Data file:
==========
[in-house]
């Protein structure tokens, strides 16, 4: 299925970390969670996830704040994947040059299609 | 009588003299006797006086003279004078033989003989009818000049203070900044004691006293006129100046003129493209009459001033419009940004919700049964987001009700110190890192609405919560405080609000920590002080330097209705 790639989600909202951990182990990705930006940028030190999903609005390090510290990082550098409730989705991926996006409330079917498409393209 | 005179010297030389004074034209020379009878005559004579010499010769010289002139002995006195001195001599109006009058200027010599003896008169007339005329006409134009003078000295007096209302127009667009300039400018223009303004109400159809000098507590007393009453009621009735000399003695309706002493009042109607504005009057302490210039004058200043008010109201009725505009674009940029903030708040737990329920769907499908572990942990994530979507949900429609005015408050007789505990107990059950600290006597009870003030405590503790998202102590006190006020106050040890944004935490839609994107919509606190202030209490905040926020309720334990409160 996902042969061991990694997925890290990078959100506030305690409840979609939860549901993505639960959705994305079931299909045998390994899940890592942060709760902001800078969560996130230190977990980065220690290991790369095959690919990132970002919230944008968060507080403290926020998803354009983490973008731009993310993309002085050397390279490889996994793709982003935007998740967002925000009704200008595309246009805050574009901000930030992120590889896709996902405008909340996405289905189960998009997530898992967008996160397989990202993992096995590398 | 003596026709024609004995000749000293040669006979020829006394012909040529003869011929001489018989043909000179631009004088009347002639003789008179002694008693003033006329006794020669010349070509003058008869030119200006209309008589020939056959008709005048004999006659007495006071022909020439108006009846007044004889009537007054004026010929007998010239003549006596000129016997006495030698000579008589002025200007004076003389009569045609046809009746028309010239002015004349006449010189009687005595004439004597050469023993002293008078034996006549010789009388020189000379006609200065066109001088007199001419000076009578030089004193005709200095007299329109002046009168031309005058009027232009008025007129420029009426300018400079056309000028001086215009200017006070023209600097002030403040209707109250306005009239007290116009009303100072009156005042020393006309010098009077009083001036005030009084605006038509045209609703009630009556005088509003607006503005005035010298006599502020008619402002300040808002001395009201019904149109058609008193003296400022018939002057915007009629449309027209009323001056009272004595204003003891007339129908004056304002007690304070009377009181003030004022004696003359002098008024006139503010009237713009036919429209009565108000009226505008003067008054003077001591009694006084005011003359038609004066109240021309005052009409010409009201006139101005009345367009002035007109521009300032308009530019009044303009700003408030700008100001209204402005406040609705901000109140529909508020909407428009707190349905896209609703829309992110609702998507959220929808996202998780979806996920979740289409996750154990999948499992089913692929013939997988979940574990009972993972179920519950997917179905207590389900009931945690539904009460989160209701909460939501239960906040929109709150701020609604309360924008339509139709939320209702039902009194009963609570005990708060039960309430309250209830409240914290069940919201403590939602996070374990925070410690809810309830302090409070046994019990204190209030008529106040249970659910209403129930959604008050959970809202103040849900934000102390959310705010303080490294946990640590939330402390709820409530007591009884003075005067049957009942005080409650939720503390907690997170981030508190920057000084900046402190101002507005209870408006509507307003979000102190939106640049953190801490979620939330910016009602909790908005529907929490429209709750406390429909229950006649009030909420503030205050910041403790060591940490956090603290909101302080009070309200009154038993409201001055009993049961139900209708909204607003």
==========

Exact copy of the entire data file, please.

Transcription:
[in-house]
């Protein structure tokens, strides 16, 4: 299925970390969670996830704040994947040059299609 | 009588003299006797006086003279004078033989003989009818000049203070900044004691006293006129100046003129493209009459001033419009940004919700049964987001009700110190890192609405919560405080609000920590002080330097209705 790639989600909202951990182990990705930006940028030190999903609005390090510290990082550098409730989705991926996006409330079917498409393209 | 005179010297030389004074034209020379009878005559004579010499010769010289002139002995006195001195001599109006009058200027010599003896008169007339005329006409134009003078000295007096209302127009667009300039400018223009303004109400159809000098507590007393009453009621009735000399003695309706002493009042109607504005009057302490210039004058200043008010109201009725505009674009940029903030708040737990329920769907499908572990942990994530979507949900429609005015408050007789505990107990059950600290006597009870003030405590503790998202102590006190006020106050040890944004935490839609994107919509606190202030209490905040926020309720334990409160 996902042969061991990694997925890290990078959100506030305690409840979609939860549901993505639960959705994305079931299909045998390994899940890592942060709760902001800078969560996130230190977990980065220690290991790369095959690919990132970002919230944008968060507080403290926020998803354009983490973008731009993310993309002085050397390279490889996994793709982003935007998740967002925000009704200008595309246009805050574009901000930030992120590889896709996902405008909340996405289905189960998009997530898992967008996160397989990202993992096995590398 | 003596026709024609004995000749000293040669006979020829006394012909040529003869011929001489018989043909000179631009004088009347002639003789008179002694008693003033006329006794020669010349070509003058008869030119200006209309008589020939056959008709005048004999006659007495006071022909020439108006009846007044004889009537007054004026010929007998010239003549006596000129016997006495030698000579008589002025200007004076003389009569045609046809009746028309010239002015004349006449010189009687005595004439004597050469023993002293008078034996006549010789009388020189000379006609200065066109001088007199001419000076009578030089004193005709200095007299329109002046009168031309005058009027232009008025007129420029009426300018400079056309000028001086215009200017006070023209600097002030403040209707109250306005009239007290116009009303100072009156005042020393006309010098009077009083001036005030009084605006038509045209609703009630009556005088509003607006503005005035010298006599502020008619402002300040808002001395009201019904149109058609008193003296400022018939002057915007009629449309027209009323001056009272004595204003003891007339129908004056304002007690304070009377009181003030004022004696003359002098008024006139503010009237713009036919429209009565108000009226505008003067008054003077001591009694006084005011003359038609004066109240021309005052009409010409009201006139101005009345367009002035007109521009300032308009530019009044303009700003408030700008100001209204402005406040609705901000109140529909508020909407428009707190349905896209609703829309992110609702998507959220929808996202998780979806996920979740289409996750154990999948499992089913692929013939997988979940574990009972993972179920519950997917179905207590389900009931945690539904009460989160209701909460939501239960906040929109709150701020609604309360924008339509139709939320209702039902009194009963609570005990708060039960309430309250209830409240914290069940919201403590939602996070374990925070410690809810309830302090409070046994019990204190209030008529106040249970659910209403129930959604008050959970809202103040849900934000102390959310705010303080490294946990640590939330402390709820409530007591009884003075005067049957009942005080409650939720503390907690997170981030508190920057000084900046402190101002507005209870408006509507307003979000102190939106640049953190801490979620939330910016009602909790908005529907929490429209709750406390429909229950006649009030909420503030205050910041403790060591940490956090603290909101302080009070309200009154038993409201001055009993049961139900209708909204607003």